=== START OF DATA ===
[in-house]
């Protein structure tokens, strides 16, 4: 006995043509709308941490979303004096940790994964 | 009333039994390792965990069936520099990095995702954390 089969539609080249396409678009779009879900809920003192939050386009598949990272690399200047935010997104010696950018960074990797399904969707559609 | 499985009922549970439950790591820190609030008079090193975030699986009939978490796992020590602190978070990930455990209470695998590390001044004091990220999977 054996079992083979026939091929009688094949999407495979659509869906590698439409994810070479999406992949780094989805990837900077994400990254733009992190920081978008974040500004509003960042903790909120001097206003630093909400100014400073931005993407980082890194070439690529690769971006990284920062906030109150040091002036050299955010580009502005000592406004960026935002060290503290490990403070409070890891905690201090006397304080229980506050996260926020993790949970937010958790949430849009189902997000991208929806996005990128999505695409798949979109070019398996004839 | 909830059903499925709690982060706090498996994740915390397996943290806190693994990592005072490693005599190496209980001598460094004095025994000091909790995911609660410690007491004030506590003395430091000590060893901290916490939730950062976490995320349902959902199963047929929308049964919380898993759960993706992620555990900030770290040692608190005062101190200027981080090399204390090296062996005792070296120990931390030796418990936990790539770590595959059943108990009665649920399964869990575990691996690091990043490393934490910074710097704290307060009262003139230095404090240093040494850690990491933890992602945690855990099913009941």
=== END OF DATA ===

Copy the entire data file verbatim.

[in-house]
């Protein structure tokens, strides 16, 4: 006995043509709308941490979303004096940790994964 | 009333039994390792965990069936520099990095995702954390 089969539609080249396409678009779009879900809920003192939050386009598949990272690399200047935010997104010696950018960074990797399904969707559609 | 499985009922549970439950790591820190609030008079090193975030699986009939978490796992020590602190978070990930455990209470695998590390001044004091990220999977 054996079992083979026939091929009688094949999407495979659509869906590698439409994810070479999406992949780094989805990837900077994400990254733009992190920081978008974040500004509003960042903790909120001097206003630093909400100014400073931005993407980082890194070439690529690769971006990284920062906030109150040091002036050299955010580009502005000592406004960026935002060290503290490990403070409070890891905690201090006397304080229980506050996260926020993790949970937010958790949430849009189902997000991208929806996005990128999505695409798949979109070019398996004839 | 909830059903499925709690982060706090498996994740915390397996943290806190693994990592005072490693005599190496209980001598460094004095025994000091909790995911609660410690007491004030506590003395430091000590060893901290916490939730950062976490995320349902959902199963047929929308049964919380898993759960993706992620555990900030770290040692608190005062101190200027981080090399204390090296062996005792070296120990931390030796418990936990790539770590595959059943108990009665649920399964869990575990691996690091990043490393934490910074710097704290307060009262003139230095404090240093040494850690990491933890992602945690855990099913009941």